"Ho" isn't used in ordinary conversational English, except as a dialect variant of "whore", and in specific situations, such as Santa's "Ho, ho, ho!" (which I've always interpreted as just being a deeper-voiced version of "Hahaha"). Responding to "Hi!" with "Ho!" isn't a normal thing to do. Just say "Hi", "Hey", "Hello" or whatever other greeting you prefer.

If I said "Hi!" to you and you said "Ho" back, I'd probably assume you were referring to the well-known song from the Disney Seven Dwarfs movie ("Heigh-ho, heigh-ho, it's off to work we go"), rather than calling me a whore.

  • This is how I'd interpret the speaker's intent, as a play on the song. – neontapir Jun 18 at 17:40
  • 1
    "Ho, ho ho!" would be the opposite of "Hee, hee, hee!" then - both the same as "Ha, ha, ha!" but differing in pitch. (See I am the Walrus by the Beatles: "Expert texpert choking smokers, don't you think the joker laughs at you - Ha ha ha hee hee hee ho ho ho") – Darrel Hoffman Jun 20 at 17:35
  • @DarrelHoffman Completely agree -- that's a very good way of putting it. – David Richerby Jun 20 at 17:37
31

"Ho" is archaic. It has fallen out of standard use, but is found in older literature and references. It is still used by those who strive to keep old words alive. (Pirate and medieval recreation performers, notably.)

According to Merriam-Webster, it is an interjection which is from Middle English.

The 'Modern English' equivalent would be "hey".

Examples would be: "Ho there", "Land ho", "Westward ho", and (coincidentally) "Gung-Ho". I mention the latter is coincidental because it is anglicized from Chinese, meaning harmony in working together. In Modern English, "Gung-Ho" is used to express zeal and urgency to begin work.

Modern equivalents would be: "Hey there", "Hey, land", "Hey (go) west", "Hey, (let's) work".

In modern, Urban English, "ho" is an equivalent of "whore". The person who replied to you probably used this interpretation.

  • 2
    "Ho there" is still in maritime usage, and can be both a hailing or response and a call to attention, to stand by for the next order. It is not quite the same as "ahoy there". – mckenzm Jun 18 at 1:25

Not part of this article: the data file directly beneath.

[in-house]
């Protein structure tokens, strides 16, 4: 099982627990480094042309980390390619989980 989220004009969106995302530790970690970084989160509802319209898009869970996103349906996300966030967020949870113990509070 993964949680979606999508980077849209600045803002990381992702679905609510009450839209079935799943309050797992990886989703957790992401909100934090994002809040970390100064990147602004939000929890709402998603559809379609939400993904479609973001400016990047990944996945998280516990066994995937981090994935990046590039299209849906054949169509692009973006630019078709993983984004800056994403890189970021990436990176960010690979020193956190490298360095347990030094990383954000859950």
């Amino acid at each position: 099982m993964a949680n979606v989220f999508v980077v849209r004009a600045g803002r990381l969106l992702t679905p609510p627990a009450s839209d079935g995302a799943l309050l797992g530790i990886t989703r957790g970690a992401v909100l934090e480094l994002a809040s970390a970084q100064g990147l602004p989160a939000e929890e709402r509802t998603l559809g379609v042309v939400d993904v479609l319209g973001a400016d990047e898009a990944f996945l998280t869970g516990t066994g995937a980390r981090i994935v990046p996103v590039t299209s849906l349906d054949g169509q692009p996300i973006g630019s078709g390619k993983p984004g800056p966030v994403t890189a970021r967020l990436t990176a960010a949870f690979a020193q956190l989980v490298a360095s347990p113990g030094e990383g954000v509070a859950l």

• People still use "Ho there!" Also I'm a mumbler and sometimes "Hello" gets contracted to "H'o." I've seen other people do the same thing. It's not a good idea though because you don't want someone thinking you're calling them a slur. – some_guy632 Jun 18 at 11:45
  • 1
    +1 for actually mentioning the archaic usage of ho as a greeting, which I was surprised to not see mentioned in the other answers. – Hearth Jun 18 at 13:20
  • 2
    "Ho" also sometimes shows up in modern science fiction as a theoretical evolution of "hello" in the English of the future. A relatively famous example is the novel Ender's Game. Not something you should use in everyday usage, but might get some chuckles among the right geek crowd. – jmbpiano Jun 18 at 15:43
8

"Ho" as a word is a corruption from the French "haut" meaning "up". Related phrases include "Tally-ho!" ("taille haut!", or "Swords up!") or "What ho" ("What's up?") - although both are considered simultaneously archaic and posh affectations - and the nautical "Land ho" (for when land is sighted coming up over the horizon, as an alternative to "Land ahoy" - "greetings land" or "I see land")

"Tally ho", in addition, is heavily associated with Fox Hunting, so may carry additional negative connotations for some people.

So, beyond that "ho" is almost never used in isolation - but rather as part of a larger phrase. Your conversation could be translated as follows:

Friend: Hi!
You: Up!

Additionally, "Ho" can be used to indicate a deep booming laugh - a low-pitched "ha!" To rewrite your two examples with the above in mind: